Tag Archives: PLE

Reviewing the Flat Classroom Pedagogy & Structure

In reviewing the Flat Classroom Project wikis, I was struck by how much has changed even since I first participated with a class. The projects keep evolving and improving, but they also seem to be getting increasingly complicated. I raise this point because there is an inherent complexity to the nature of the Flat Classroom Project, no question about that. However, complexity should never be confused with complicated. Complexity is desirable, challenging and invigorating for students. Complicated is undesirable, labyrinthine and confusing for students. As the scale of these projects continue to grow, there needs to be safeguards to limit how complicated the project gets while preserving its complexity. Of course this is easily said than done, but seems well worth pursuing. Nevertheless, the benefits continue to far outweigh any drawbacks.

Since first participating, I have thought that the central pedagogy of the Flat Classroom Project, a collaborative group wiki and a primarily individually student produced video, was a genius pairing of tasks. Still do. In fact, I have convinced my own team of ninth grade teachers of its merits, and we are developing a stripped down localized riff on the same premise, collaborative video and individual video.

As an English teacher these projects offer a lot of different kinds of composition opportunities, text, multimedia, individual, and collaborative. Very few, if any, projects provide the volume of opportunities in the a single project. Add to that the exposure to the number of tools, students are asked to think deeply about a range of issues related to producing multiple demonstrations of their understanding about a topic. The must engage in a substantial amount of reading, writing, and viewing as they conduct research. There is a fundamental inquiry disposition. In turn, there are significant demands to synthesizing the information gathered. Ultimately, creating two separate but related products.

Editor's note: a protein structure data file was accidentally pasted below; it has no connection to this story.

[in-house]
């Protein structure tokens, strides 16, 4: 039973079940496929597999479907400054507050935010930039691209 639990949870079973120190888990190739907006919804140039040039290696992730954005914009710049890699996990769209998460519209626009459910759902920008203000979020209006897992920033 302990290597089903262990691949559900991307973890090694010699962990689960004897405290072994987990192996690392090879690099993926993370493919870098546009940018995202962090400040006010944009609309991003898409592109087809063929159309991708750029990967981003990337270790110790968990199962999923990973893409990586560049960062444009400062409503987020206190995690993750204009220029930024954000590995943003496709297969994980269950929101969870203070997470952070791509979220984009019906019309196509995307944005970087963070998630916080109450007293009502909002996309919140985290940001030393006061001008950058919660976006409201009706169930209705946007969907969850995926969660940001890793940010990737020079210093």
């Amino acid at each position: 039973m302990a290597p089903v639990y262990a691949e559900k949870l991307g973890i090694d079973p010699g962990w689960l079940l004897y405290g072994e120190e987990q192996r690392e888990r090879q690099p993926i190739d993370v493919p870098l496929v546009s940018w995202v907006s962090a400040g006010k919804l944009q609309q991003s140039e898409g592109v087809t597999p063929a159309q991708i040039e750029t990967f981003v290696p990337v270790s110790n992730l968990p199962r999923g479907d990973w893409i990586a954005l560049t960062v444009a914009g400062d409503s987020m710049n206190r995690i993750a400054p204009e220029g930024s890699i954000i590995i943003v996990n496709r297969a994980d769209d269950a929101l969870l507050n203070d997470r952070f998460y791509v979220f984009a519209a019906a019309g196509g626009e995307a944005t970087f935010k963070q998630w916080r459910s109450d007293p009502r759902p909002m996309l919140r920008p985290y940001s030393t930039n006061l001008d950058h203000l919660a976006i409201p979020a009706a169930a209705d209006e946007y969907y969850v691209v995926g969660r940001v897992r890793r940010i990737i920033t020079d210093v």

The wiki component, which is primarily text based, requires understanding the rhetorics of hyperlinking, citation and referencing sources, as well as rich media content integration. These requirements, while rooted in traditional text-based composition practice, call for more than traditional research paper assignments and even eclipse many multi-genre research assignments. Combine this with the collaborative nature of the product development and there are multiple opportunities for deep and varied skill development as well as differentiation.

One of the other less obvious strengths of the collaborative wiki is that involves writing, but it is writing that is situated in such a way that it demands conversation among participants and involves a significant degree of explicit and implicit negotiation. It also provides a challenge to certain traditional notions of authorship, which present a variety of choices to each individual writer participant. All are supremely authentic writing experiences. Moreover, without a single individual being responsible for all creation, each individual can contribute their strengths and continue to develop areas of weakness. This outcome can be strengthened through direct observation and interventions as well as the design of the assessments.

The video component, which is primarily visually based, requires understanding of basic design principles, grammar of motion pictures, as well as a host of audio and visual production techniques. These requirements, rooted in media composition practice that is both old and new, call for far more than levels of communication than a typical written assignments and inherently furnish interdisciplinary connections. Creating a multimedia artifact is primarily an individual task, with the exception of an outsourced clip, extends opportunities for varied and differentiated levels of production experience.

The less obvious strength of the video is also related to writing. However, this is the digital writing, for lack of a better phrase. Many, if not all, elements of authorial skill and craft are at play in the development of a multimedia artifact. It provides technical challenges that also present a number of choices to the creator. Plus, the task begs for the employment of documentary techniques, which mirror development of traditional text-based essay but renders a richer, more expressive product. It is the more independent task of the two and allows for greater individuality of expression and assessment.